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Context for the National Data: Georgia

(Entry by Marie Pachuashvili)

In Georgia, significant transformation of the higher education landscape related to the diminished state involvement in funding, provision and governance of higher education has been taking place since the collapse of the Soviet regime. The most spectacular change was in the sheer size of the higher education sector. If higher education participation level in 1989 was around 19 percent, by 1999 the figure had grown to 29 percent. Furthermore, on institutional level, a two-tier system leading to BA and MA degrees was introduced and many institutions started to use a credit system.

The expansion of access to higher education was achieved mostly by private higher education growth. Having no previous history, private institutions were first established in Georgia in the early 90s and reached its peak in 1995-1996 when the private sector accommodated 34 percent of total enrollments. Since then, the private enrolments have been decreasing so that by 2001-2002 academic year only 21.6 percent of all students attended private institutions. By contrast, after the initial fall, the number of public institutions and its enrollments has been growing since the mid 90s.

The government change in 2003 marked a major shift in the course of higher education developments of post-communist Georgia. Before then, processes were mostly unplanned and spontaneous. Rarely were innovations conceived as a coherent policy at the Ministry of Education level and much less it was implemented with the effort from the government authorities. Driven by the market forces, initiatives often came from separate institutions or even individual departments and were put into practice by emulating by others. Absent any efficient mechanism of implementation, some innovatory attempts never got realized but remained on the surface as the mere formality. The very first regulatory steps that the Georgian government took in order to provide the legal framework for and establish some control over the unplanned developments were given in the mid 90s, finally resulting in the 1997 Education Law. Its implementation had only a limited success.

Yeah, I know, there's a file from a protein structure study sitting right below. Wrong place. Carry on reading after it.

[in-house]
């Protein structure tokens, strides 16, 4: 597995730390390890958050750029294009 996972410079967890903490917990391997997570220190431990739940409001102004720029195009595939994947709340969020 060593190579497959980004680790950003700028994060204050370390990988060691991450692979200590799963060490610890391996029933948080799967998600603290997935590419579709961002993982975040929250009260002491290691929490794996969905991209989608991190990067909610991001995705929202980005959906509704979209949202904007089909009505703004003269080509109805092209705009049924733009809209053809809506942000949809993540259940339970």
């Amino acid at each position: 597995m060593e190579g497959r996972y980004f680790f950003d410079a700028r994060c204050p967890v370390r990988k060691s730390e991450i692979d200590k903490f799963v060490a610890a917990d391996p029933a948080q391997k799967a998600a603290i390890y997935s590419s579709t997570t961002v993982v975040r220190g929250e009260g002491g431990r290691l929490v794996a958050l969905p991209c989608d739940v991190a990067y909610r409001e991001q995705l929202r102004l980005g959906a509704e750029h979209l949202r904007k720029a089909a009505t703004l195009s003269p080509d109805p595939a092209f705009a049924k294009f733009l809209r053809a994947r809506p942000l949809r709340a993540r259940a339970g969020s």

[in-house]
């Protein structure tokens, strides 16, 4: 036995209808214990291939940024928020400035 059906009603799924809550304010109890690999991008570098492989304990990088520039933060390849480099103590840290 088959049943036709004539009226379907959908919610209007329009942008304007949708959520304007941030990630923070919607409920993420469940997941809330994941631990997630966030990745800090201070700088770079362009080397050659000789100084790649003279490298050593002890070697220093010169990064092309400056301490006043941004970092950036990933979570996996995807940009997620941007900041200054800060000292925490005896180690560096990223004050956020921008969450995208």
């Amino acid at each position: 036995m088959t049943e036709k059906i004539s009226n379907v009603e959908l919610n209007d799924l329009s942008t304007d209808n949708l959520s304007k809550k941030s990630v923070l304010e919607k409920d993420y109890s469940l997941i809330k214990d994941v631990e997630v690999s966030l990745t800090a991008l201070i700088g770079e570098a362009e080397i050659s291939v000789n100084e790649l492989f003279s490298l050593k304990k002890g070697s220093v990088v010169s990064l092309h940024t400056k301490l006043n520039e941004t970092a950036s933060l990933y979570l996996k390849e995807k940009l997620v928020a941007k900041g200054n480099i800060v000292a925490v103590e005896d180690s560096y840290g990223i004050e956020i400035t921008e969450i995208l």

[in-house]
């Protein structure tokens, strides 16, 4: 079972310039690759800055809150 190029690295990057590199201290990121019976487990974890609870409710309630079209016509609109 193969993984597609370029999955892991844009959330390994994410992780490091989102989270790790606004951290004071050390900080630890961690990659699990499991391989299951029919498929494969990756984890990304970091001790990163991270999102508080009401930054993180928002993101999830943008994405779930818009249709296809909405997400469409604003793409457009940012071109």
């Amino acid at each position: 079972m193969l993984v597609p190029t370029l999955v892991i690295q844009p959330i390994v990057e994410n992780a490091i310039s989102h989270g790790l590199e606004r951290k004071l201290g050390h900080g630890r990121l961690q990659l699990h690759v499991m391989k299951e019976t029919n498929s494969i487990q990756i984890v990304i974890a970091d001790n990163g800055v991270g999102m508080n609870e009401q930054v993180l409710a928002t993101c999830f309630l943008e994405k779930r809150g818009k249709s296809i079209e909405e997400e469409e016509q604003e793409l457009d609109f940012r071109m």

The role of the Ministry of Education and by extension of the state in preparation and enforcing higher education policy has increased significantly since the recent political change. The first law on Higher Education, conceived in 2001 and initially drafted in 2002, was finally passed in January 2004. The law established new, student-driven funding mechanism according to which allocations are made through vouchers. It also instituted accreditation procedure. Another major change concerned a unified national admissions testing system that was set up in 2004.

Students receiving state grant on competitive basis can choose among public and private institutions accredited by the state. Until recently, private institutions in Georgia were almost exclusively funded though private resources. Private income, in the form of tuition fees, constitutes the major source for public institutions as well. After authorization to charge tuition fees was first granted in 1993, the share of the fee-paying students in public institutions has been raising sharply. In 2002, for example, 43 percent of all students financed their studies. Even though public institutions are permitted to engage in business-like activities, the share of income generated from those practices remains insignificant (around 3 percent) to compare to those received from the state and tuition fees.

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